Treasury Warning on Ransom Payments Puts Companies on Notice

An increasing number of companies are falling victim to ransomware attacks and facing a nightmarish choice: Pay a ransom to a criminal group or suffer the consequences of the theft or exposure of sensitive data. Some of those criminal groups are also facing U.S. sanctions.

This week, the Treasury Department weighed in on this choice with two new advisories critical for companies considering paying hackers to resolve a ransomware attack. The advisories’ message is clear:  Making ransomware payments may expose companies who suffered the attack, as well as advisory firms supporting them, to violations of U.S. sanctions or anti-money laundering/countering the financing of terrorism (AML/CFT) regulations.

The advisories, issued by Treasury’s Financial Crimes Enforcement Network (FinCEN) and Office of Foreign Assets Control (OFAC), discuss ransomware trends, how ransomware payments are typically made, “red flags” for financial institutions to identify ransomware payments, and how best to report and share information about ransomware attacks with the government.

Here are the key takeaways when contemplating paying a ransom, should your company fall victim to a ransomware attack:

  • Always call the authorities. FinCEN and OFAC emphasized the importance of reporting ransomware attacks to facilitate investigations—even if your company runs afoul of Treasury regulations. OFAC’s advisory says that OFAC will weigh a company’s “self-initiated, timely, and complete report” of a ransomware attack to law enforcement in the company’s favor if a sanctions violation is later discovered. OFAC also encourages victims of ransomware attacks, and companies assisting victims, to contact OFAC if a request for a ransomware payment may involve a sanctioned entity. OFAC also recommends that companies report cyberattacks to Treasury’s Office of Cybersecurity and Critical Infrastructure Protection if the attack involves a U.S. financial institution or disrupt a firm’s ability to perform critical financial services
  • Don’t count on a “Get Out of Jail Free” card. A number of the criminal groups carrying out ransomware attacks today have been targeted for sanctions by OFAC. As a result, paying ransoms to those groups would constitute a sanctions violation. While OFAC sometimes grants licenses that permit payments that would otherwise violate sanctions, OFAC does not guarantee that it will approve such licenses when it comes to ransomware payments. The advisory states OFAC will review license applications involving ransomware payments on a case-by-case basis with a presumption of denial.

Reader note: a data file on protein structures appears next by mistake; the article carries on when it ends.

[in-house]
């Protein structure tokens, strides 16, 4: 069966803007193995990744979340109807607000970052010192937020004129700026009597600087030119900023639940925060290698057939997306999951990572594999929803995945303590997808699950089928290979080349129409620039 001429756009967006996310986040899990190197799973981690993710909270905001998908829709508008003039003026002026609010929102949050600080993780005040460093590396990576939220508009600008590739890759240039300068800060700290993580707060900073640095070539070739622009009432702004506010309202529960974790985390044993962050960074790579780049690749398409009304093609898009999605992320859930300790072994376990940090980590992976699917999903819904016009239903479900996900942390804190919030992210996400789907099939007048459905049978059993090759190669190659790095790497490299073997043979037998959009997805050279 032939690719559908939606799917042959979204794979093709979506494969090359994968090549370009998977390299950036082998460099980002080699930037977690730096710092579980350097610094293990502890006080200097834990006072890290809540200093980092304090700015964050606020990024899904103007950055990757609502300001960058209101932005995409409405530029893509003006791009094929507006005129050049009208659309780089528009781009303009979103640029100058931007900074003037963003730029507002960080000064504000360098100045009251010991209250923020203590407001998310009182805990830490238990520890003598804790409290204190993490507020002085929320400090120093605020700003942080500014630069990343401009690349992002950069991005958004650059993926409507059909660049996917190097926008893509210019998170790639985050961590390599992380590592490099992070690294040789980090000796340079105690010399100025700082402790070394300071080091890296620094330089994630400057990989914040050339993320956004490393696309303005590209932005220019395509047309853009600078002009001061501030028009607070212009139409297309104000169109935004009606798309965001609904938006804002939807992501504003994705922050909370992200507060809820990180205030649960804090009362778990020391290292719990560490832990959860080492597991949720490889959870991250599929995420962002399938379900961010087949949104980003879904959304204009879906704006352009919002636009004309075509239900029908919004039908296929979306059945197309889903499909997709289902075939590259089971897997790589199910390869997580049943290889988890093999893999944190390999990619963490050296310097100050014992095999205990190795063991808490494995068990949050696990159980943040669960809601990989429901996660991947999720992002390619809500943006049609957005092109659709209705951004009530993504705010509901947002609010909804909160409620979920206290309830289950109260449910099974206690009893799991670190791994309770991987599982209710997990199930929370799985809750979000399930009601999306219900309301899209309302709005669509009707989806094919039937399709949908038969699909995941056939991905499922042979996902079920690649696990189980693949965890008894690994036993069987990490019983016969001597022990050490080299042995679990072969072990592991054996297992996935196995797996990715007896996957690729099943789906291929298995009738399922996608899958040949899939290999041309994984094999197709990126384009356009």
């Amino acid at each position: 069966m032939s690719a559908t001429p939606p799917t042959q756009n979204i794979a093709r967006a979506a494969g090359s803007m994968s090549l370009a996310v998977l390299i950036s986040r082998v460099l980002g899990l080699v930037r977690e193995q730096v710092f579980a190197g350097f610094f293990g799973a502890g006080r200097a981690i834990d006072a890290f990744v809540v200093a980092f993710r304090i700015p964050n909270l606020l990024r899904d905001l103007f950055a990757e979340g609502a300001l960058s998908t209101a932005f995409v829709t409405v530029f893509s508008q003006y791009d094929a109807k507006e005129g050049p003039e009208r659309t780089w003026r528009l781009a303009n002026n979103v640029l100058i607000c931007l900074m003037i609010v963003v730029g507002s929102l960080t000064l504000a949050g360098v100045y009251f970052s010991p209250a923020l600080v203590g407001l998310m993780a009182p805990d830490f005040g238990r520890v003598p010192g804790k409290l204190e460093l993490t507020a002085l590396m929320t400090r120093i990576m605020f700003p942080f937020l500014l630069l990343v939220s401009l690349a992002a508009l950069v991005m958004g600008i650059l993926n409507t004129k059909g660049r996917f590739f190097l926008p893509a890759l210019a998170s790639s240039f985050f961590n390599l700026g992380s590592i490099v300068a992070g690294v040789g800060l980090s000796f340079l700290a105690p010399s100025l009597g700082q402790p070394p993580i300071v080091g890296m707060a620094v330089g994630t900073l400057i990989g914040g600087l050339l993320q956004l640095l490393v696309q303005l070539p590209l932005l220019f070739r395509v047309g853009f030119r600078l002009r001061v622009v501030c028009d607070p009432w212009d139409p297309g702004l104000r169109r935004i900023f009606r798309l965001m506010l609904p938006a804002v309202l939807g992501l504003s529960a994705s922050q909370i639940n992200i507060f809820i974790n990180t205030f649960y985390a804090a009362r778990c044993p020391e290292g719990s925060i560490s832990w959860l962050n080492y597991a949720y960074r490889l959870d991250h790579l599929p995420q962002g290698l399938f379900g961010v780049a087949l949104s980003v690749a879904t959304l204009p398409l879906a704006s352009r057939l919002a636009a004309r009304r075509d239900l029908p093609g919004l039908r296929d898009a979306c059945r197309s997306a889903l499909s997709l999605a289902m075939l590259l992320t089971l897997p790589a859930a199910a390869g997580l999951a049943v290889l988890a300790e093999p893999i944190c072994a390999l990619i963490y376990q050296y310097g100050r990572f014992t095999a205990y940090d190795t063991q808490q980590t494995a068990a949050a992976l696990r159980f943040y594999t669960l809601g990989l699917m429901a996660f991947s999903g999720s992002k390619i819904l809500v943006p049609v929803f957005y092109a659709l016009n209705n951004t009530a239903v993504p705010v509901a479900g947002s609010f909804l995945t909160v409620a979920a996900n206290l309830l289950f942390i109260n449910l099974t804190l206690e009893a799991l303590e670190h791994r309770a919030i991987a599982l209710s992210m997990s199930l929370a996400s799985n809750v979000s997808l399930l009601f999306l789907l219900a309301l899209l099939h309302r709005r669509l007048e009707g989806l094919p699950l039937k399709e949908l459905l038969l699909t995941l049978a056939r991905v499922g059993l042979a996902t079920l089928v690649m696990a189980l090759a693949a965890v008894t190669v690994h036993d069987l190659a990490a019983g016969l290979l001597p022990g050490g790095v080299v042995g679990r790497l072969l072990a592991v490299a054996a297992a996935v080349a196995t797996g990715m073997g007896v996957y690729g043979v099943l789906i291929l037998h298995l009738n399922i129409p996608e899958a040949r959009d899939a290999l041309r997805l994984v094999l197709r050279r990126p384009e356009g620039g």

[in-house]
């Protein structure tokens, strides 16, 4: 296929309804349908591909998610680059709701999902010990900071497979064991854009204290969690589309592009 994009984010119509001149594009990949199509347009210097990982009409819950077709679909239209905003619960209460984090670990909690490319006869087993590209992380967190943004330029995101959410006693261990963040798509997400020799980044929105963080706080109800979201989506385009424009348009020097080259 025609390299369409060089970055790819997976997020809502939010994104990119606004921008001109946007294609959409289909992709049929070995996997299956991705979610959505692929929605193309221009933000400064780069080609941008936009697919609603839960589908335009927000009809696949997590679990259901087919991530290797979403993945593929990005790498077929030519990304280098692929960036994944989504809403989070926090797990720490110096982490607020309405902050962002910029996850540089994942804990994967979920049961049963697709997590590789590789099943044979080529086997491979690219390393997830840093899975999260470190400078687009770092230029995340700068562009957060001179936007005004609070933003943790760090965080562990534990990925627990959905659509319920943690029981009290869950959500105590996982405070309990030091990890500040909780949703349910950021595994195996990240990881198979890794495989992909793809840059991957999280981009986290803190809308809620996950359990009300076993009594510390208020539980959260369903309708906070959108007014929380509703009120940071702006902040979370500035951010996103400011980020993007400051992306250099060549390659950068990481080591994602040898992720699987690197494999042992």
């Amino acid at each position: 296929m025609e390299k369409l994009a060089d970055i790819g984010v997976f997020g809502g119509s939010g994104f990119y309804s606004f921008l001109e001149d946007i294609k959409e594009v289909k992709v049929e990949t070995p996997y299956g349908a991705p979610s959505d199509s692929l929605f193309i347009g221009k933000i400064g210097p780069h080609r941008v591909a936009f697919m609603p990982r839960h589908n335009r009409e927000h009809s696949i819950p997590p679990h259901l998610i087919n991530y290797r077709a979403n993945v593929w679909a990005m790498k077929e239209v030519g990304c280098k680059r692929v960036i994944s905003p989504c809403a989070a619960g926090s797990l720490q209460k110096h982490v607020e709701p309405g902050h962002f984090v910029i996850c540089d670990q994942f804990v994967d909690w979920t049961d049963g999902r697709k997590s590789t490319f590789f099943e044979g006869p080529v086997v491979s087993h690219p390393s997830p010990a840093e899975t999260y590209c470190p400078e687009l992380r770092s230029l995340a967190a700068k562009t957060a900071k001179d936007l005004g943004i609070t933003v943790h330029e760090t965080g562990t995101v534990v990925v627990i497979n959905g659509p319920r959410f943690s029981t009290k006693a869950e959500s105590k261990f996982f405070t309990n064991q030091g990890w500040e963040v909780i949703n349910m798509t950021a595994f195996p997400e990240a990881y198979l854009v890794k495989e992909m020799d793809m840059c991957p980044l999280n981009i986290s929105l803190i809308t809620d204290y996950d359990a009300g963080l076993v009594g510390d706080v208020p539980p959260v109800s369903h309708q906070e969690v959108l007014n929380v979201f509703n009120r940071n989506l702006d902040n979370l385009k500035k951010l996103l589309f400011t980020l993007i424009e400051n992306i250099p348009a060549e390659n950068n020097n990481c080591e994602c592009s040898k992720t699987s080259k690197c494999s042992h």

• Everyone has to play by the rules. Both OFAC and FinCEN say advisory companies involved in ransomware response, such as digital forensics and incident response companies and cyber insurance companies, are particularly exposed to sanctions violations and other illicit finance risks because they may be involved in making ransomware payments. In some cases, they may need to register with FinCEN and follow FinCEN regulations that require them to report suspicious activity. OFAC also encourages these companies to have a risk-based compliance program to mitigate exposure to sanctions violations. If you are working with a digital forensics and incident response or cyber insurance company, confirm they are following Treasury regulations to protect your company’s reputation and avoid violations of law. 
  • Take your business elsewhere. FinCEN’s advisory details the channels that are used to make ransom payments, which typically include a combination of banks, money services businesses (MSBs), and convertible virtual currency. FinCEN’s advisory reminds financial institutions of the obligation to report suspicious activity, including when dealing with an incident of ransomware, and provides “red flags” to help financial institutions identify ransomware payments. While many financial institutions have long been wary of ransomware payments, the FinCEN advisory is likely to result in increased vigilance by banks and MSBs in particular. As a result, it may become even more difficult to find a way to make a ransomware payment.